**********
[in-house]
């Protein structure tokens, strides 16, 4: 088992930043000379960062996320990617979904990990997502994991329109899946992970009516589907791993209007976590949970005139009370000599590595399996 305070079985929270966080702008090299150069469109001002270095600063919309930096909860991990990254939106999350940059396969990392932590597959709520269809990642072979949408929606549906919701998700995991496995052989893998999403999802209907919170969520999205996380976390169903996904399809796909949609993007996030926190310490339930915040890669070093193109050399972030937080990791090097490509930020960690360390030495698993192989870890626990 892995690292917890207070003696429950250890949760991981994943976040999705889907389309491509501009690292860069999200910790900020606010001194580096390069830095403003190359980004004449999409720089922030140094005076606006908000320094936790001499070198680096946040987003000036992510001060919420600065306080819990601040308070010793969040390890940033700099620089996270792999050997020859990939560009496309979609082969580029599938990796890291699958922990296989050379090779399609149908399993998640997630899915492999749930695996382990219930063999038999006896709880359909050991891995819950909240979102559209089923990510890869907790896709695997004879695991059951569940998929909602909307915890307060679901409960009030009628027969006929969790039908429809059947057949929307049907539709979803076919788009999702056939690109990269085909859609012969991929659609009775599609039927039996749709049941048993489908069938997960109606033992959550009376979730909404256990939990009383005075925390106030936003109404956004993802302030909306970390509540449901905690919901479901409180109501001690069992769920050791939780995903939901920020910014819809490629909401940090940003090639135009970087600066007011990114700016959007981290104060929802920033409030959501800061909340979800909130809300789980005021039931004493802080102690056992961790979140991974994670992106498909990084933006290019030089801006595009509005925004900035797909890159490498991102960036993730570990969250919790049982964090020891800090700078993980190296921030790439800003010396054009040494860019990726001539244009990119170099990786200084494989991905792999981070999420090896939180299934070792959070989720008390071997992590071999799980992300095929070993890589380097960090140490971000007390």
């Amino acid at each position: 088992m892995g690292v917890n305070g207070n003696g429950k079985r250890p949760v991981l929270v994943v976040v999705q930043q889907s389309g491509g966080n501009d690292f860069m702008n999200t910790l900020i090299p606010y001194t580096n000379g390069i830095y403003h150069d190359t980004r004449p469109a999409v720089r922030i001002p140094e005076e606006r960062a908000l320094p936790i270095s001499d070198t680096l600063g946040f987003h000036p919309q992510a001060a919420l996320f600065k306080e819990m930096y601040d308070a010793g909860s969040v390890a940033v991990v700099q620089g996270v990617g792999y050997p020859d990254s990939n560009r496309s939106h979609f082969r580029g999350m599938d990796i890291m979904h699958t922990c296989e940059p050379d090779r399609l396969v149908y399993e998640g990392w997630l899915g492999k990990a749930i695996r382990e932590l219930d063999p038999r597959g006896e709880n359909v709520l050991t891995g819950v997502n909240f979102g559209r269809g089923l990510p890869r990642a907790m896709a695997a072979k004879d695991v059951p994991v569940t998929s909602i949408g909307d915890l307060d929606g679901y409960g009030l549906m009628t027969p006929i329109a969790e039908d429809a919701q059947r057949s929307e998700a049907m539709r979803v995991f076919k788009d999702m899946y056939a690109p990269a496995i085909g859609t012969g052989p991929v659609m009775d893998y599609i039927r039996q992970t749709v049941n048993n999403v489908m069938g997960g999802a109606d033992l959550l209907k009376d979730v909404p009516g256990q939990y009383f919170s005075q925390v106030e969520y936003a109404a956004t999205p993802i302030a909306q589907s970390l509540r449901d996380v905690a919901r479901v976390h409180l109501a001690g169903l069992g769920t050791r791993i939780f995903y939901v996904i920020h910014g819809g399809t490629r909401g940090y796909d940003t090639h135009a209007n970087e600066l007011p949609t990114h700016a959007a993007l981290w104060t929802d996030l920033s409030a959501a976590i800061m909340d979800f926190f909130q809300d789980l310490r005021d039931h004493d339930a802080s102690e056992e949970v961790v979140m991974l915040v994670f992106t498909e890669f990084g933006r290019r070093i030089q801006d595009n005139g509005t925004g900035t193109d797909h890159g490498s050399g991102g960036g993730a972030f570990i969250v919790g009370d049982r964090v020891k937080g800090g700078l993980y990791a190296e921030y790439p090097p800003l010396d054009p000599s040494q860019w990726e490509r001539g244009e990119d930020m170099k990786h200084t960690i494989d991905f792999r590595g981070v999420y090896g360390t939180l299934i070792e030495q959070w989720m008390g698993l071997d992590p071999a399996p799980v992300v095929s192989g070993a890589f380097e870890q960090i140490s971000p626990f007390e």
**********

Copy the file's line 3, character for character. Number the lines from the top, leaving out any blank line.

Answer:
């Amino acid at each position: 088992m892995g690292v917890n305070g207070n003696g429950k079985r250890p949760v991981l929270v994943v976040v999705q930043q889907s389309g491509g966080n501009d690292f860069m702008n999200t910790l900020i090299p606010y001194t580096n000379g390069i830095y403003h150069d190359t980004r004449p469109a999409v720089r922030i001002p140094e005076e606006r960062a908000l320094p936790i270095s001499d070198t680096l600063g946040f987003h000036p919309q992510a001060a919420l996320f600065k306080e819990m930096y601040d308070a010793g909860s969040v390890a940033v991990v700099q620089g996270v990617g792999y050997p020859d990254s990939n560009r496309s939106h979609f082969r580029g999350m599938d990796i890291m979904h699958t922990c296989e940059p050379d090779r399609l396969v149908y399993e998640g990392w997630l899915g492999k990990a749930i695996r382990e932590l219930d063999p038999r597959g006896e709880n359909v709520l050991t891995g819950v997502n909240f979102g559209r269809g089923l990510p890869r990642a907790m896709a695997a072979k004879d695991v059951p994991v569940t998929s909602i949408g909307d915890l307060d929606g679901y409960g009030l549906m009628t027969p006929i329109a969790e039908d429809a919701q059947r057949s929307e998700a049907m539709r979803v995991f076919k788009d999702m899946y056939a690109p990269a496995i085909g859609t012969g052989p991929v659609m009775d893998y599609i039927r039996q992970t749709v049941n048993n999403v489908m069938g997960g999802a109606d033992l959550l209907k009376d979730v909404p009516g256990q939990y009383f919170s005075q925390v106030e969520y936003a109404a956004t999205p993802i302030a909306q589907s970390l509540r449901d996380v905690a919901r479901v976390h409180l109501a001690g169903l069992g769920t050791r791993i939780f995903y939901v996904i920020h910014g819809g399809t490629r909401g940090y796909d940003t090639h135009a209007n970087e600066l007011p949609t990114h700016a959007a993007l981290w104060t929802d996030l920033s409030a959501a976590i800061m909340d979800f926190f909130q809300d789980l310490r005021d039931h004493d339930a802080s102690e056992e949970v961790v979140m991974l915040v994670f992106t498909e890669f990084g933006r290019r070093i030089q801006d595009n005139g509005t925004g900035t193109d797909h890159g490498s050399g991102g960036g993730a972030f570990i969250v919790g009370d049982r964090v020891k937080g800090g700078l993980y990791a190296e921030y790439p090097p800003l010396d054009p000599s040494q860019w990726e490509r001539g244009e990119d930020m170099k990786h200084t960690i494989d991905f792999r590595g981070v999420y090896g360390t939180l299934i070792e030495q959070w989720m008390g698993l071997d992590p071999a399996p799980v992300v095929s192989g070993a890589f380097e870890q960090i140490s971000p626990f007390e």